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Maoris defy land deadline

Wanganui (Reuter) - More than 1,000 Maori protesters defied a deadline yesterday to end their month-long occupation of a public garden in the North Island town of Wanganui which they claim as ancestral land.

The New Zealand government was also battling to avoid a race crisis on a second front as a top politician offered to resign amid accusations of racism over two hoax calls he made to radio shows when he masqueraded as a jobless Maori.

In Wanganui, 100 miles north of Wellington, Maoris celebrated the expiry of the local council's deadline for them to leave the Moutoa Gardens. As darkness fell, a band played and and there was a festive atmosphere among the 1,000 supporters from around the country.

In Wellington, John Carter offered to step down as parliamentary business manager for the governing National Party after impersonating a jobless Maori in the two hoax calls to radio shows.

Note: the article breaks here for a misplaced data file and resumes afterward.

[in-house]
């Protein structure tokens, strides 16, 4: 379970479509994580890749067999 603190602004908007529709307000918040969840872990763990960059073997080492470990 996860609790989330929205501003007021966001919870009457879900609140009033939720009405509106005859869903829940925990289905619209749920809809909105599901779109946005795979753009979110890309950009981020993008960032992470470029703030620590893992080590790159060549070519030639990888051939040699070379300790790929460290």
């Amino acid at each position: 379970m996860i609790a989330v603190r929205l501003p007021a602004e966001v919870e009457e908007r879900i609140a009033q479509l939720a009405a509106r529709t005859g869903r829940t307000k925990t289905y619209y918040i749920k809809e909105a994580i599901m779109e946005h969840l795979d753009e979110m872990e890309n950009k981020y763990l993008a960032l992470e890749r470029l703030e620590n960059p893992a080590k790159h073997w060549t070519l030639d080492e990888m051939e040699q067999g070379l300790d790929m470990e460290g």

The government turned down his resignation, provoking outrage and scorn.

"Does that answer mean that the performance of a racist hoax is acceptable behaviour for members of this government?" the opposition Labour Party leader, Helen Clark, demanded.

Mr Carter admitted he had called a radio show hosted by a cabinet minister, John Banks, masqueraded as a Maori called Hone, "free riding" on unemployment benefit. It also emerged he had made a similar call to another radio station. Maoris expressed disgust. "I think John Carter has just let Maori people know what the government really thinks about them," the Maori commentator Derek Fox said.

In the Wanganui dispute, Mayor Chas Poynter said that the local council would take the dispute to the High Court, while keeping up a dialogue with the protesters. The local council urged the government to step in and help resolve the issue. Maoris, who make up 13 per cent of New Zealand's 3.5 million population, have been vociferous in opposing government plans to set a NZ$1 billion (£404m) ceiling on claims for land confiscated by the whites since 1840.